Luttrell v. Social Security Administration Commissioner

Filing 9

MEMORANDUM OPINION. Signed by Honorable James R. Marschewski on January 16, 2015. (rg)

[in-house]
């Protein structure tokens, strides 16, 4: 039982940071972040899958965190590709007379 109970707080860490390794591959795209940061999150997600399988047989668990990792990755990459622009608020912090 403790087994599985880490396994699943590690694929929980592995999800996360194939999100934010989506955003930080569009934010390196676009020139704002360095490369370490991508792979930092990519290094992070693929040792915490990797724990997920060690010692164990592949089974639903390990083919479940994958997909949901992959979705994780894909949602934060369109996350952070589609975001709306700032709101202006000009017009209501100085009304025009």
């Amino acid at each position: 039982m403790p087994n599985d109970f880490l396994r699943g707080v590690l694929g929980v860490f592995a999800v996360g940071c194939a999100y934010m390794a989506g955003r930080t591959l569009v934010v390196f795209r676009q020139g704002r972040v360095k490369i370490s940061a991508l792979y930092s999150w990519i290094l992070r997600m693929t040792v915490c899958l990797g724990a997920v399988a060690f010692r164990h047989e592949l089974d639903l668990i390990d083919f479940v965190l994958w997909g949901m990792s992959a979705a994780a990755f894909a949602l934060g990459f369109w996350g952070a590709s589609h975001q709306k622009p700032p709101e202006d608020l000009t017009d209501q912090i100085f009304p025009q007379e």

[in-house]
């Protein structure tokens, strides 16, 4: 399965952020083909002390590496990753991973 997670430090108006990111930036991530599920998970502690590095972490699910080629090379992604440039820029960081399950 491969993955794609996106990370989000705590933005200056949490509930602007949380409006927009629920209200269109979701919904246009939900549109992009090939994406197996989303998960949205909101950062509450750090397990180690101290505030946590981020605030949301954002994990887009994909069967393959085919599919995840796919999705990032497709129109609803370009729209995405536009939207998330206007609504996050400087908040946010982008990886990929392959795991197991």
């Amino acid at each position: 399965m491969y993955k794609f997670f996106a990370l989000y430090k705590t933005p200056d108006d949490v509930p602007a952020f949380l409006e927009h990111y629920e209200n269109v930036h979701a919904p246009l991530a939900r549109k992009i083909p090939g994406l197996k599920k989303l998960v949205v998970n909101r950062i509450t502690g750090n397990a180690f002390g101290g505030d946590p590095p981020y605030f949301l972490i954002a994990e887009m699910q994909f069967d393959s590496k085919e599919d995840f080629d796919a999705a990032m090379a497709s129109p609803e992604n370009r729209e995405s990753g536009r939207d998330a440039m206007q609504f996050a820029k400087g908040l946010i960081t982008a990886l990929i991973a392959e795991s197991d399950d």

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IN THE UNITED STATES DISTRICT COURT WESTERN DISTRICT OF ARKANSAS HARRISON DIVISION JAMES LEE LUTTRELL v. PLAINTIFF CASE NO. 13-3117 CAROLYN W. COLVIN, Commissioner of Social Security Administration DEFENDANT MEMORANDUM OPINION Plaintiff brings this action under 42 U.S.C. § 405(g), seeking judicial review of a decision of the Commissioner of Social Security Administration (Commissioner) denying his claim for a period of disability and disability insurance benefits (DIB) and supplemental security income (“SSI”) under Title II of the Social Security Act (Act), 42 U.S.C. § 423(d)(1)(A). In this judicial review, the court must determine whether there is substantial evidence in the administrative record to support the Commissioner’s decision. See 42 U.S.C. § 405(g). I. Procedural Background: The plaintiff filed an applications for DIB on June 20, 2011, alleging an onset date of January 31, 2010, due to plaintiff’s Post laminectomy Syndrome, Lumbosacral Radiculitis, Spondylosis of Lumbosacral Joint, Gout, Diabetes, and Depression (T. 180). Plaintiff’s applications were denied initially and on reconsideration. Plaintiff then requested an administrative hearing, which was held on September 10, 2012. Plaintiff was present and represented by counsel. At the time of the administrative hearing, plaintiff was 61 years of age and possessed a -1- 10th grade education. The Plaintiff had past relevant work (“PRW”) experience as a groundskeeper for a school district and manager of a self storage area (T. 181). On November 30, 2012, the Administrative Law Judge (“ALJ”) concluded that, although severe, plaintiff’s post-laminectomy syndrom, lumbar spine disorder, diabetes mellitus, type 2, obesity and hearing loss did not meet or equal any Appendix 1 listing. T. 15. The ALJ found that plaintiff maintained the residual functional capacity (“RFC”) to perform medium work except he can never climb ladders, ropes and scaffolds, and he can frequently bend, stoop, kneel, crouch and crawl. He also determined that plaintiff could occasionally walk on uneven terrain , work at heights and operate foot controls with his left lower extremity, but he was limited to occupations that do not require fine hearing capability. T. 15. With the assistance of a vocational expert, the ALJ then determined Plaintiff could perform his past relevant work. II. Applicable Law: This court's role is to determine whether the Commissioner's findings are supported by substantial evidence on the record as a whole. Cox v. Astrue, 495 F.3d 614, 617 (8th Cir. 2007). Substantial evidence is less than a preponderance, but enough that a reasonable mind would find it adequate to support the Commissioner’s decision. Id. “Our review extends beyond examining the record to find substantial evidence in support of the ALJ’s decision; we also consider evidence in the record that fairly detracts from that decision.” Id. As long as there is substantial evidence in the record to support the Commissioner’s decision, the court may not reverse the decision simply because substantial evidence exists in the record to support a contrary outcome, or because the court would have decided the case differently. Haley v. Massanari, 258 F.3d 742, 747 (8th Cir. 2001). If the court finds it possible “to draw two inconsistent positions from the -2- evidence, and one of those positions represents the Secretary’s findings, the court must affirm the decision of the Secretary.” Cox, 495 F.3d at 617 (internal quotation and alteration omitted). It is well-established that a claimant for Social Security disability benefits has the burden of proving his disability by establishing a physical or mental disability that has lasted at least one year and that prevents him from engaging in any substantial gainful activity. Pearsall v. Massanari, 274 F.3d 1211, 1217 (8th Cir. 2001); see 42 U.S.C. § 423(d)(1)(A), 1382c(a)(3)(A). The Act defines “physical or mental impairment” as “an impairment that results from anatomical, physiological, or psychological abnormalities which are demonstrable by medically acceptable clinical and laboratory diagnostic techniques.” 42 U.S.C. § § 423(d)(3), 1382(3)(c). A plaintiff must show that his disability, not simply his impairment, has lasted for at least twelve consecutive months. Titus v. Sullivan, 4 F.3d 590, 594 (8th Cir. 1993). The Commissioner’s regulations require him to apply a five-step sequential evaluation process to each claim for disability benefits. See 20 C.F.R. § § 404.1520(a)- (f)(2003). Only if the final stage is reached does the fact finder consider the plaintiff’s age, education, and work experience in light of his or her residual functional capacity. See McCoy v. Schweiker, 683 F.2d 1138, 1141-42 (8th Cir. 1982); 20 C .F.R. § § 404.1520, 416.920 (2003). III. Discussion: The court has reviewed the Briefs filed by the Parties, the Transcript of the proceedings before the Commission, including a review of the hearing before the ALJ, the medical records, and relevant administrative records and finds the ALJ's decision is supported by substantial evidence. -3- A. Severe Impairment: The Plaintiff contends the ALJ erred in failing to find that Plaintiff had a sever impairment involving his right shoulder. (ECF No. 7, p. 3). The Plaintiff bases this claim upon a report by a treating physician, Dr. Haghi, in 2008 that the Plaintiff had limitations in shoulder range (T. 396) and that he had medically imposed work restriction of not reaching above his shoulder with his right arm, lifting greater than 10 pounds or climbing ladders. (Id.). In February 2008, Plaintiff told Dr. Haghi that his shoulder was functional, that he was pleased with its recovery, and he wanted to return to full duty at work (Tr. 14, 394-95). The record reveals that Dr. Haghi noted that the “patient is released to return to modified duty with the following restriction on 03/12/2008 through 04/16/2008". (T. 389). The restrictions were only for the specified time in the report. In addition the Plaintiff continued to work until March 2010. On March 17, 2010 his medical records indicate that he had “just moved to the valley recently because lost his job and wife was dx with terminal CA. Wife is now in hospice.” (T. 322). At the hearing the Plaintiff, when asked why he stopped working at the storage, stated that “my wife passed away and we were hired as a couple. So we were terminated because we were hired as a couple and they wanted a couple to continue that. So we moved away.” (T. 52). The Plaintiff then tries to qualify that response by saying that he was “having trouble with my back even then” and the doctor told him not to work. (Id.)1. A “severe impairment is defined as one which ‘significantly limits [the claimant’s] physical or mental ability to do basic work activities.’” Pelkey v. Barnhart, 433 F.3d 575, 577 1 The court cannot find any evidence to support this statement. -4- (8th Cir. 2006) (quoting 20 C.F.R. § 404.1520(c)). If the impairments result in no more than minimal functional limitations, the impairments are not severe. Pepper ex rel. Gardner v. Barnhart 342 F.3d 853, 854 (C.A.8 (Mo.),2003); Social Security Ruling 96-3p. The claimant has “the burden ... of showing ... that [s]he has a medically severe impairment or combination of impairments.” Bowen v. Yuckert, 482 U.S. 137, 146 n. 5, 107 S.Ct. 2287, 2294 n. 5, 96 L.Ed.2d 119 (1987). Riley v. Shalala 18 F.3d 619, 621 (C.A.8 (Ark.),1994). The ALJ observed that Plaintiff’s most recent medical records did not show ongoing complaints of right shoulder pain (Tr. 14, 258-329). In addition, in March 2011, Plaintiff visited Robert MacArthur, M.D., a consultative orthopedist, and his examination revealed no tenderness, spasm, atrophy, or decreased range of motion in his shoulders (Tr. 14, 353-59). The burden is on the Plaintiff to show that the impairment is sever and the Plaintiff clearly failed to establish that burden. B. Treating Physician Discounted The Plaintiff next argues that the ALJ erred in giving controlling weight to the opinion of the one-time consultive examiner over the opinions of his treating physicians. Dr. Catherine Potyondy (T. 16, 19, 398) and Dr. Kevin Jackson (T. 19, 372-373) found significant restrictions on the Plaintiff’s ability to do work related activity. Dr. Robert MacArthur, a board certified orthopedist, found the Plaintiff to be able to lift 50 pounds occasionally and 25 pounds frequently (T. 358), and had some postural and agility limitations (T. 359). RFC is the most a person can do despite that person’s limitations. 20 C.F.R. § 404.1545(a)(1). It is defined as the individual’s maximum remaining ability to do sustained work activity in an ordinary work setting “on a regular and continuing basis.” 20 C.F.R. §§ -5- 404.1545 and 416.945; Social Security Ruling (SSR) 96-8p (1996). It is assessed using all relevant evidence in the record. Id. This includes medical records, observations of treating physicians and others, and the claimant’s own descriptions of her limitations. Guilliams v. Barnhart, 393 F.3d 798, 801 (8th Cir. 2005); Eichelberger v. Barnhart, 390 F.3d 584, 591 (8th Cir. 2004). Limitations resulting from symptoms such as pain are also factored into the assessment. 20 C.F.R. § 404.1545(a)(3). The United States Court of Appeals for the Eighth Circuit has held that a “claimant’s residual functional capacity is a medical question.” Lauer v. Apfel, 245 F.3d 700, 704 (8th Cir. 2001). Therefore, an ALJ’s determination concerning a claimant’s RFC must be supported by medical evidence that addresses the claimant’s ability to function in the workplace.” Lewis v. Barnhart, 353 F.3d 642, 646 (8th Cir. 2003). Nevertheless, in evaluating a claimant's RFC, an ALJ is not limited to considering medical evidence exclusively. Cox v. Astrue, 495 F. 3d 614 at 619 citing Lauer v. Apfel, 245 F.3d 700 at 704; Dykes v. Apfel, 223 F.3d 865, 866 (8th Cir.2000) (per curiam) (“To the extent [claimant] is arguing that residual functional capacity may be proved only by medical evidence, we disagree.”). Even though the RFC assessment draws from medical sources for support, it is ultimately an administrative determination reserved to the Commissioner.*620 20 C.F.R. §§ 416.927(e)(2), 416.946 (2006). When determining disability benefits claimant's residual functional capacity (RFC), the ALJ must consider, in addition to medical evidence, the observations of treating doctors and others and the claimant's own description of her limitations. 20 C.F.R. § 404.1545. See Willcockson v. Astrue, 540 F.3d 878 (C.A.8 (Mo.),2008). The opinion of a treating physician is accorded special deference and will be granted controlling weight when well-supported by -6- medically acceptable diagnostic techniques and not inconsistent with other substantial evidence in the record. 20 C.F.R. § 404.1527(d)(2); Prosch v. Apfel, 201 F.3d 1010, 1012-13 (8th Cir. 2000). Under the Social Security regulations, the amount of weight given to a non-controlling medical opinion is determined by applying the following factors: (1) whether the source has examined the claimant; (2) the length, nature, and extent of the treatment relationship and the frequency of examination; (3) the extent to which the relevant evidence, “particularly medical signs and laboratory findings,” supports the opinion; (4) the extent to which the opinion is consistent with the record as a whole; (5) whether the opinion is related to the source's area of specialty; and (6) other factors “which tend to support or contradict the opinion.” 20 C.F.R. §§ 404.1527(d), 416.927(d); See Owen v. Astrue 551 F.3d 792, 800 (C.A.8 (Iowa),2008) citing Wagner, 499 F.3d at 848. (concluding that ALJ properly considered claimant's “noncompliance for purposes of determining the weight to give [doctor's] medical opinions”); Crease v. Astrue 2012 WL 380277, 4 (N.D.Cal.) (N.D.Cal.,2012). See Halverson v. Astrue, 600 F.3d 922, 929-30 (8th Cir. 2010) (explaining that “[w]hen a treating physician’s opinions are inconsistent or contrary to the medical evidence as a whole, they are entitled to less weight” (internal quotation marks and citation omitted)); Wildman v. Astrue, 596 F.3d 959, 964 (8th Cir. 2010) (holding that the ALJ properly discounted the treating physician’s opinion that consisted of three checklist forms, cited no medical evidence, and provided little to no elaboration); Reed v. Barnhart, 399 F.3d 917, 921 (8th Cir. 2005) (recognizing that “[w]e have upheld an ALJ’s decision to discount a treating physician’s [medical source statement] where the limitations listed on the form stand alone, and were never -7- mentioned in [the physician’s] numerous records o[f] treatment nor supported by any objective testing or reasoning” (first and second alterations added) (internal quotation marks and citation omitted)). In March Dr. Haghi noted that Plaintiff’s activities of daily living had not been affected (Tr. 14, 395). As noted above Dr. Haghi released the Plaintiff to return to work which he did until his wife became terminally ill. The loss of the Plaintiff’s job was attributable to his wife’s illness and not to any condition associated with the Plaintiff. The Plaintiff alleged an onset date of January 31, 2010 (T. 176). As noted above he continued to work until March 2010 when his wife became terminally ill. In Johnson v. Apfel, 240 F.3d 1145, 1148-49 (8th Cir.2001), the court stated “[a]cts which are inconsistent with a claimant's assertion of disability reflect negatively upon that claimant's credibility.” See Goff v. Barnhart, 421 F.3d 785, 793 (8th Cir.2005) (holding that working after the onset of an impairment is some evidence of an ability to work). In June 2010, Catherine Potyondy, M.D., noted that Plaintiff reported back pain and, on examination, he had normal strength and no atrophy and normal straight leg raise test, but had some decreased range of motion on extension with lateral flexion on the left and the left sacroiliac joint (SI) area (Tr. 16, 19, 277-78, 280-81). Dr. Potyondy diagnosed Plaintiff with spondylosis of the lumbosacral joint and lumbosacral radiculitis (Tr. 16, 191, 281). Dr. Potyondy placed Plaintiff on modified activity restriction such that Plaintiff could not stand continuously more than 15 minutes at a time and no more than 1 hour a day; walk continuously more than 20 minutes at a time and no more than 1 hour per day; sit continuously more than 30 minutes at one time and no more than 4 hours per day; continuously bend at the waist; continuously twist the -8- torso/spine; lift/carry more than 20 pounds for 5 minutes; and push/pull (Tr. 16, 19, 398). In December 2010, Dr. Potyondy’s physical examination of Plaintiff showed normal strength without atrophy and a normal straight leg raise test, but he also showed some decreased range of motion on extension with lateral flexion on the left and tenderness in the SI area (Tr. 14, 19, 269-70. In December 2010, Dr. Potyondy’s physical examination of Plaintiff showed normal strength without atrophy and a normal straight leg raise test, but he also showed some decreased range of motion on extension with lateral flexion on the left and tenderness in the SI area (Tr. 14, 19, 269-70. In December 2010, Dr. Potyondy’s physical examination of Plaintiff showed normal strength without atrophy and a normal straight leg raise test, but he also showed some decreased range of motion on extension with lateral flexion on the left and tenderness in the SI area (Tr. 14, 19, 269-70 The ALJ found that Dr. Potyondy's examination findings were inconsistent with the restrictions she assessed (Tr. 19). See Halverson v. Astrue, 600 F.3d 922, 929-30 (8th Cir. 2010) (explaining that “[w]hen a treating physician’s opinions are inconsistent or contrary to the medical evidence as a whole, they are entitled to less weight” In March 2012, Plaintiff visited Kevin Jackson, M.D., and only complained of difficulty hearing (Tr. 19, 376). Plaintiff reported that he had not taken medications for six months (Tr. 19, 376). The record also reveals that the Plaintiff was consistently told to stop smoking by his treating physicians but refused to do so. In addition to the results of objective medical tests, an ALJ may properly consider the claimant's noncompliance with a treating physician's directions, Holley v. Massanari, 253 F.3d 1088, 1092 (8th Cir.2001), including failing to take prescription -9- medications, Riggins, 177 F.3d at 693, seek treatment, Comstock v. Chater, 91 F.3d 1143, 1146-47 (8th Cir.1996), and quit smoking. Kisling v. Chater, 105 F.3d 1255, 1257 (8th Cir.1997); Choate v. Barnhart 457 F.3d 865, 872 (C.A.8 (Mo.),2006). Dr. Jackson’s physical examination revealed no musculoskeletal abnormalities, and Dr. Jackson documented that Plaintiff’s gait was within normal limits (Tr. 19, 376). Later in March 2012, Plaintiff reported no complaints concerning his back (Tr. 19, 378). Dr. Jackson’s physical examination showed a normal gait and no musculoskeletal abnormalities (Tr. 19. 378). In April 2012, Plaintiff’s examination revealed no musculoskeletal abnormalities and his gait was normal (Tr. 19, 379). In March 2011, Dr. MacArthur, a consultative orthopedic physician, documented that Plaintiff had negative straight let raise tests, normal range of motion in his hips with no swelling or tenderness, 5/5 motor strength5 in his upper and lower extremities, normal muscle bulk and tone, normal sensory examination, normal and equal deep tendon reflexes (DTR’s) in his upper and lower extremities, normal pulses, normal Romberg, the ability to walk without difficulty, and the ability to walk on his toes and heels (Tr. 17, 353-59). Dr. MacArthur noted pain with hyperexten sion at the left lateral bending radiating to his left buttock (Tr. 17, 357). Dr. MacArthur observed no gross deformities, tenderness, spasm, or atrophy, and ranges of motion were within normal limits in Plaintiff’s shoulders (Tr. 17, 357). Dr. MacArthur opined that Plaintiff was able to push, pull, lift and carry 50 pounds occasionally and 25 pounds frequently; walk and stand 6 hours per day; sit without restrictions; bend, kneel, stoop, crawl, and crouch frequently; walk on uneven terrain; climb ladders; work with heights; and had no restrictions with the use of his hands (Tr. 19, 358-59). -10- Opinions of specialists on issues within their areas of expertise are “generally” entitled to more weight than the opinions of non-specialists. See 20 C.F.R. §§ 404.1527(d)(5), 416.927(d)(5). Guilliams v. Barnhart 393 F.3d 798, 803 (C.A.8 (Mo.),2005), 20 C.F.R. § 404.1527 . “When one-time consultants dispute a treating physician's opinion, the ALJ must resolve the conflict between those opinions.” See Wildman v. Astrue 596 F.3d 959, 969 (C.A.8 (Iowa),2010) citing Wagner v. Astrue, 499 F.3d 842, 849 (8th Cir.2007). The ALJ gave Dr. MacArthur's opinion significant weight because it was supported by and consistent with the evidence of record as a whole (Tr. 19). Thus, the ALJ properly weighed Dr. MacArthur's opinion. See Masterson v. Barnhart, 363 F.3d 731, 738 (8th Cir. 2004) (ALJ properly relied on consultative examination that was consistent with treating records). C. Ability to Perform Past Relevant Work. The Plaintiff’s past relevant work was as a storage facility rental clerk. A vocational expert testified that Plaintiff’s storage facility rental clerk job was an unskilled, light exertional level job accordingly to the Dictionary of Occupational Titles (DOT) (Tr. 55-56). See DOT, 295.367-026, 1991 WL 672594 (4th ed. revised 1991). The vocational expert testified that the job was medium as Plaintiff performed it (Tr. 56). Based upon this evidence, the ALJ determined that Plaintiff was able to return to his past job as a storage facility rental clerk as he performed it and as it is generally performed (Tr. 20). Based upon the RFC determined by the ALJ the plaintiff could return to his past relevant work. D. Grid Determination. The ALJ properly found Plaintiff not disabled at step four (Tr. 20). Plaintiff reported that his past relevant work included storage facility rental clerk (Tr. 42-43, 181, 208-213). In response -11- to a hypothetical question from the ALJ that included all limitations supported by the record, the vocational expert testified that Plaintiff was able to perform his past relevant work (Tr. 15, 20, 55-57). Based upon the vocational expert’s testimony, the ALJ found that Plaintiff could return to his past relevant work (Tr. 20). In addition, the ALJ considered Plaintiff’s activities of daily living (Tr. 14, 16, 18). See 20 C.F.R. § 404.1529(c)(3)(I). Plaintiff was able to attend to his personal care, did laundry, shopped for groceries, visited the bank, prepared meals, washed dishes, swam for exercise, vacuumed, dusted, talked on the phone, walked outside, drove a car, watched television, and was able to handle money and count change (Tr. 14, 16, 18, 187-97, 365). These activities do not support plaintiff’s claim of disability. See Pena v. Chater, 76 F.3d 906, 908 (8th Cir. 1996) (ability to care for one child, occasionally drive, and sometimes go to the store); Nguyen v. Chater, 75 F.3d 429, 430-31 (8th Cir. 1996) (ability to visit neighbors, cook, do laundry, and attend church); Novotny v. Chater, 72 F.3d at 671 (ability to carry out garbage, carry grocery bags, and drive); Johnston v. Shalala, 42 F.3d 448, 451 (8th Cir. 1994) (claimant’s ability to read, watch television, and drive indicated his pain did not interfere with his ability to concentrate); Woolf v. Shalala, 3 F.3d 1210, 1213-1214 (8th Cir. 1993) (ability to live alone, drive, grocery shop, and perform housework with some help from a neighbor) IV. Conclusion: Accordingly, having carefully reviewed the record, the undersigned finds substantial evidence supporting the ALJ's decision, and thus the decision should be affirmed. The undersigned further finds that the plaintiff’s Complaint should be dismissed with prejudice. -12- Dated this 16th day of January 2015. /s/ J. Marschewski HONORABLE JAMES R. MARSCHEWSKI U. S. MAGISTRATE JUDGE -13-